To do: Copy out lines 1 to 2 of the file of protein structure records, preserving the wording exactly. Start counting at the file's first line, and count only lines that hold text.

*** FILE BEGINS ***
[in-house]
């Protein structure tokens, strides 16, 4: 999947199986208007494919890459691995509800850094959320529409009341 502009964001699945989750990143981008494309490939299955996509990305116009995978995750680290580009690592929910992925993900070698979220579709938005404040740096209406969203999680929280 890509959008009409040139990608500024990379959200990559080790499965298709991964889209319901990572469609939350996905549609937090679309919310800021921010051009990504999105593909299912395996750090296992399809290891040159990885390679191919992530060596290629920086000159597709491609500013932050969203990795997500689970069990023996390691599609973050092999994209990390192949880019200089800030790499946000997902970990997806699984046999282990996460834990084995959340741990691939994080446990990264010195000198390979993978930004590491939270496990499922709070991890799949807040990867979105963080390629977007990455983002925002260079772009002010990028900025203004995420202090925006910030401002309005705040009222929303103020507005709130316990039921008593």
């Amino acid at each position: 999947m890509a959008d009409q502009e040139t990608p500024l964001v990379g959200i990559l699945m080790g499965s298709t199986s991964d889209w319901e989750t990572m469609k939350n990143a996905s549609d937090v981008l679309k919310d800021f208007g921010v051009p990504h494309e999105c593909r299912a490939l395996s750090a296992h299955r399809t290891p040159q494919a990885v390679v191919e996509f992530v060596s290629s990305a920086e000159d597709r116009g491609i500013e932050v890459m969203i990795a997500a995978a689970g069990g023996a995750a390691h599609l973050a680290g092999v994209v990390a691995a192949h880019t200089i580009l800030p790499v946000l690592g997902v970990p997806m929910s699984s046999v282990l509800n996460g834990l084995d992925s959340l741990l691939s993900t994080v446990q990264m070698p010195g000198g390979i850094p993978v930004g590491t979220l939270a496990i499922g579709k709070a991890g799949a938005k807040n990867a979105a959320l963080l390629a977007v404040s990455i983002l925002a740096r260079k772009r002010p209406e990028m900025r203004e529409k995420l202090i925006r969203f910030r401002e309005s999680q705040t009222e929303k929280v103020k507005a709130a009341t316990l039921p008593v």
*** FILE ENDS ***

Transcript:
[in-house]
């Protein structure tokens, strides 16, 4: 999947199986208007494919890459691995509800850094959320529409009341 502009964001699945989750990143981008494309490939299955996509990305116009995978995750680290580009690592929910992925993900070698979220579709938005404040740096209406969203999680929280 890509959008009409040139990608500024990379959200990559080790499965298709991964889209319901990572469609939350996905549609937090679309919310800021921010051009990504999105593909299912395996750090296992399809290891040159990885390679191919992530060596290629920086000159597709491609500013932050969203990795997500689970069990023996390691599609973050092999994209990390192949880019200089800030790499946000997902970990997806699984046999282990996460834990084995959340741990691939994080446990990264010195000198390979993978930004590491939270496990499922709070991890799949807040990867979105963080390629977007990455983002925002260079772009002010990028900025203004995420202090925006910030401002309005705040009222929303103020507005709130316990039921008593």